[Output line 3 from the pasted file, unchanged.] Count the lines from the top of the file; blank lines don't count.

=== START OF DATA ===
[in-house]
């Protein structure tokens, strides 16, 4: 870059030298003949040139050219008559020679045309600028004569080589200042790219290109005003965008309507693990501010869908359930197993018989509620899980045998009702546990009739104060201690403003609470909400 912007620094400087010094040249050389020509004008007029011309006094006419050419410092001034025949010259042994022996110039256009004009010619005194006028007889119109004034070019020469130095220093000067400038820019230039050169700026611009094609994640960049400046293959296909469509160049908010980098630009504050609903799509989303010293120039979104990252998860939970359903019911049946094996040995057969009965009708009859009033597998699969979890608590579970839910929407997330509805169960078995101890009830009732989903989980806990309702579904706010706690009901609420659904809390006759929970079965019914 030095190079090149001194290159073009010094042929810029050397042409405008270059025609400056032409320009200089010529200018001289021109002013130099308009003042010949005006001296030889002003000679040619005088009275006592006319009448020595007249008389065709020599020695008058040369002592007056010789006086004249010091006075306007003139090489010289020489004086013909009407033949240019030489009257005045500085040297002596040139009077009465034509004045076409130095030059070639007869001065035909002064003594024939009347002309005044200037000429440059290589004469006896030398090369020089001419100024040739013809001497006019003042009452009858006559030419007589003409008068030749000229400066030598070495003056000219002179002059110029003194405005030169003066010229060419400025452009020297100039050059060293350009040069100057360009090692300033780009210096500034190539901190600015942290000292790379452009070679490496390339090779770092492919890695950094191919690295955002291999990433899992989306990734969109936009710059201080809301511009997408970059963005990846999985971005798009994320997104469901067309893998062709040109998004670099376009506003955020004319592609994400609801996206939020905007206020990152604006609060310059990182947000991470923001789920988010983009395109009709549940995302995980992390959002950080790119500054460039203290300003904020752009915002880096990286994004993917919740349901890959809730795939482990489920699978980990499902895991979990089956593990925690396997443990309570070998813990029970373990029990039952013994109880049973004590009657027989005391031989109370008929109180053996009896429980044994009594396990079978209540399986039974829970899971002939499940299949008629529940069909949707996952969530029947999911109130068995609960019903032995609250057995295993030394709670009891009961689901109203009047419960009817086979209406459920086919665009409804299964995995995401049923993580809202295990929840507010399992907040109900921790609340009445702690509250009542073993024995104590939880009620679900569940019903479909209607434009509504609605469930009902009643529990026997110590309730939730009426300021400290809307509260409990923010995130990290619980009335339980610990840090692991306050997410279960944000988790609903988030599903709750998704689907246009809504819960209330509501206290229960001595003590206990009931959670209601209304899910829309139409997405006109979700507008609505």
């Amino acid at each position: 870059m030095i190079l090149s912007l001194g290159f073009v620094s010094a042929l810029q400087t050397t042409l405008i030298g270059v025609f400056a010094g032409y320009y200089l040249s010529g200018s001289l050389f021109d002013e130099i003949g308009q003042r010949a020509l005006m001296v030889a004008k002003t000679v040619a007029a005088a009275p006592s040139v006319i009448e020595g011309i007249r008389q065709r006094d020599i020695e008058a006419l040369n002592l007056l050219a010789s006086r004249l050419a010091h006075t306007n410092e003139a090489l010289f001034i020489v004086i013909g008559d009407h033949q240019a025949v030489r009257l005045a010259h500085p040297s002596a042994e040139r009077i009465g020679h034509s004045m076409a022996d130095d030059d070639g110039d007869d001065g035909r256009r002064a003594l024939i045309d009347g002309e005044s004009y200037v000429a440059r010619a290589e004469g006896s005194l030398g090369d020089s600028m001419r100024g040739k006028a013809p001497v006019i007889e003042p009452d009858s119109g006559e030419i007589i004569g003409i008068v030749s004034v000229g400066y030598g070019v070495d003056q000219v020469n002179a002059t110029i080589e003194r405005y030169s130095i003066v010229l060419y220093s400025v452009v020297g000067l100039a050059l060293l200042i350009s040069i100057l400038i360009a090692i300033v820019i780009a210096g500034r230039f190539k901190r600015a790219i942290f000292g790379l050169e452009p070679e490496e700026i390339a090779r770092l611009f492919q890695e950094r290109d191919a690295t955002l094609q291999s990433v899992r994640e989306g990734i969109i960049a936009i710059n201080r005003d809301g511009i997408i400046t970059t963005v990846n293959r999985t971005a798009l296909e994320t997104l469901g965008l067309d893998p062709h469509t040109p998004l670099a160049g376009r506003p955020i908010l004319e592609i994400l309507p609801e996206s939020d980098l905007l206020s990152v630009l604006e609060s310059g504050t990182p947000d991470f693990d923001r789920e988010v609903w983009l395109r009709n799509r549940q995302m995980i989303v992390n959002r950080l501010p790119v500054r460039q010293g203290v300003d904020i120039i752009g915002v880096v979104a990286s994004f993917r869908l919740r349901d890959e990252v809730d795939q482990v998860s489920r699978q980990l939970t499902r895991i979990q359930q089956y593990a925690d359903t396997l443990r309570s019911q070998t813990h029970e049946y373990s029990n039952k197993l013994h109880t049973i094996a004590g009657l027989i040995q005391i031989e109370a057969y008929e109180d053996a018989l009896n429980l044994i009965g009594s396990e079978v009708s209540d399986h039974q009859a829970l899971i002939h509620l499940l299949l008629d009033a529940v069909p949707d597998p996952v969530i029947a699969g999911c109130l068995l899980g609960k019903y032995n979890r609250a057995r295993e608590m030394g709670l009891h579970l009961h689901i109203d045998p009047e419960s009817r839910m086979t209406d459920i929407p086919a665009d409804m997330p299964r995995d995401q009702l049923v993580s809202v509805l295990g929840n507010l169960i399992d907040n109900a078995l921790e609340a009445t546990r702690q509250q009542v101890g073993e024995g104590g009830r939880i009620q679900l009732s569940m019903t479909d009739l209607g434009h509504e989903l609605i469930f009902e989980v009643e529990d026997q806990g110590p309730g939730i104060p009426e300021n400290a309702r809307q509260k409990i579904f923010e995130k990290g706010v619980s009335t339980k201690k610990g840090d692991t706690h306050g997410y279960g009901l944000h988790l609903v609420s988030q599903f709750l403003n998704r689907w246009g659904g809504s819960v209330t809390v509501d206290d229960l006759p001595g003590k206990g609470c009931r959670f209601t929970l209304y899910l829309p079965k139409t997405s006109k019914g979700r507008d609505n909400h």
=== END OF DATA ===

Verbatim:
């Amino acid at each position: 870059m030095i190079l090149s912007l001194g290159f073009v620094s010094a042929l810029q400087t050397t042409l405008i030298g270059v025609f400056a010094g032409y320009y200089l040249s010529g200018s001289l050389f021109d002013e130099i003949g308009q003042r010949a020509l005006m001296v030889a004008k002003t000679v040619a007029a005088a009275p006592s040139v006319i009448e020595g011309i007249r008389q065709r006094d020599i020695e008058a006419l040369n002592l007056l050219a010789s006086r004249l050419a010091h006075t306007n410092e003139a090489l010289f001034i020489v004086i013909g008559d009407h033949q240019a025949v030489r009257l005045a010259h500085p040297s002596a042994e040139r009077i009465g020679h034509s004045m076409a022996d130095d030059d070639g110039d007869d001065g035909r256009r002064a003594l024939i045309d009347g002309e005044s004009y200037v000429a440059r010619a290589e004469g006896s005194l030398g090369d020089s600028m001419r100024g040739k006028a013809p001497v006019i007889e003042p009452d009858s119109g006559e030419i007589i004569g003409i008068v030749s004034v000229g400066y030598g070019v070495d003056q000219v020469n002179a002059t110029i080589e003194r405005y030169s130095i003066v010229l060419y220093s400025v452009v020297g000067l100039a050059l060293l200042i350009s040069i100057l400038i360009a090692i300033v820019i780009a210096g500034r230039f190539k901190r600015a790219i942290f000292g790379l050169e452009p070679e490496e700026i390339a090779r770092l611009f492919q890695e950094r290109d191919a690295t955002l094609q291999s990433v899992r994640e989306g990734i969109i960049a936009i710059n201080r005003d809301g511009i997408i400046t970059t963005v990846n293959r999985t971005a798009l296909e994320t997104l469901g965008l067309d893998p062709h469509t040109p998004l670099a160049g376009r506003p955020i908010l004319e592609i994400l309507p609801e996206s939020d980098l905007l206020s990152v630009l604006e609060s310059g504050t990182p947000d991470f693990d923001r789920e988010v609903w983009l395109r009709n799509r549940q995302m995980i989303v992390n959002r950080l501010p790119v500054r460039q010293g203290v300003d904020i120039i752009g915002v880096v979104a990286s994004f993917r869908l919740r349901d890959e990252v809730d795939q482990v998860s489920r699978q980990l939970t499902r895991i979990q359930q089956y593990a925690d359903t396997l443990r309570s019911q070998t813990h029970e049946y373990s029990n039952k197993l013994h109880t049973i094996a004590g009657l027989i040995q005391i031989e109370a057969y008929e109180d053996a018989l009896n429980l044994i009965g009594s396990e079978v009708s209540d399986h039974q009859a829970l899971i002939h509620l499940l299949l008629d009033a529940v069909p949707d597998p996952v969530i029947a699969g999911c109130l068995l899980g609960k019903y032995n979890r609250a057995r295993e608590m030394g709670l009891h579970l009961h689901i109203d045998p009047e419960s009817r839910m086979t209406d459920i929407p086919a665009d409804m997330p299964r995995d995401q009702l049923v993580s809202v509805l295990g929840n507010l169960i399992d907040n109900a078995l921790e609340a009445t546990r702690q509250q009542v101890g073993e024995g104590g009830r939880i009620q679900l009732s569940m019903t479909d009739l209607g434009h509504e989903l609605i469930f009902e989980v009643e529990d026997q806990g110590p309730g939730i104060p009426e300021n400290a309702r809307q509260k409990i579904f923010e995130k990290g706010v619980s009335t339980k201690k610990g840090d692991t706690h306050g997410y279960g009901l944000h988790l609903v609420s988030q599903f709750l403003n998704r689907w246009g659904g809504s819960v209330t809390v509501d206290d229960l006759p001595g003590k206990g609470c009931r959670f209601t929970l209304y899910l829309p079965k139409t997405s006109k019914g979700r507008d609505n909400h």